Iran-linked threat actors target Office 365 clients of US and Israeli military technology businesses in large-scale password spraying operations.
Password spray attacks aim to brute-force accounts by simultaneously employing the same passwords across numerous accounts, allowing threat actors to disguise unsuccessful efforts by using various IP addresses.
It allows them to bypass automatic protections such as password lockout and malicious IP blocking, both of which are meant to prevent numerous failed login attempts.
Researchers at Microsoft Digital Security Unit (DSU) and Microsoft Threat Intelligence Center (MSTIC) have been tracking the activity cluster since late July and have given it the temporary name DEV-0343.
According to Microsoft, this continuous harmful behavior aligns with Iranian national objectives since it uses tactics and targets similar to those used by another Iran-linked threat actor.
Based on the pattern-of-life analysis and substantial overlap in sectoral and geographic targets with other Iranian hacking organizations, DEV-0343 was also connected to Iran.
Microsoft says that defense firms that support the US, EU, and Israeli government partners providing military-grade radars, satellite systems, drone technologies, and emergency response communication systems have been targeted in this DEV-0343 action.
The ultimate objective of the DEV-0343 operators is to acquire access to commercial satellite images as well as private shipping plans and logs, which would be used to supplement Iran’s in-development satellite program.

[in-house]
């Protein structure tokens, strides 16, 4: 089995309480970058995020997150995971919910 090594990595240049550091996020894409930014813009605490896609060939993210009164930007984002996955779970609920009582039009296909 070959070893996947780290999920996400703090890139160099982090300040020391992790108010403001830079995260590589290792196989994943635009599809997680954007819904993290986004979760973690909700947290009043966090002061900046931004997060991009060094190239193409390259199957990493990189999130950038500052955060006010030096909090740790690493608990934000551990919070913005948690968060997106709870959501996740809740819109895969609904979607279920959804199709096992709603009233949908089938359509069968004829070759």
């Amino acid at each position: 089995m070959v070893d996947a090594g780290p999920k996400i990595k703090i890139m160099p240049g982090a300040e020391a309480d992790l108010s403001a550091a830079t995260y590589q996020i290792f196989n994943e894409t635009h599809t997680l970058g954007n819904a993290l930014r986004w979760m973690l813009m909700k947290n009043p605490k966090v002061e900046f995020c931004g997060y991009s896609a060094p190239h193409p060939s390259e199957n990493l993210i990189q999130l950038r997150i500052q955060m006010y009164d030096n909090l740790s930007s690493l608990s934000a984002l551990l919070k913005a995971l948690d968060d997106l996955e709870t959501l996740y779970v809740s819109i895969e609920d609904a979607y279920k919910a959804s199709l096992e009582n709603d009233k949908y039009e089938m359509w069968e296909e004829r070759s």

Customers who have been targeted or hacked have been contacted directly by Microsoft, and they are given the information required to protect their accounts.
According to Microsoft, less than 20 targets have been compromised since the attacks began, which indicates that Office 365 accounts with multifactor authentication (MFA) enabled are resistant to DEV-0343’s password spray attempts.
DEV-0343 uses an enumeration/password spray tool to validate active accounts and enhance attacks against the Autodiscover and ActiveSync Exchange endpoints.
Microsoft further reveals that depending on the company’s size, they generally target dozens to hundreds of accounts and scan each account dozens to thousands of times. In cyberattacks against each company, an average of between 150 and 1,000 different Tor proxy IP addresses are employed.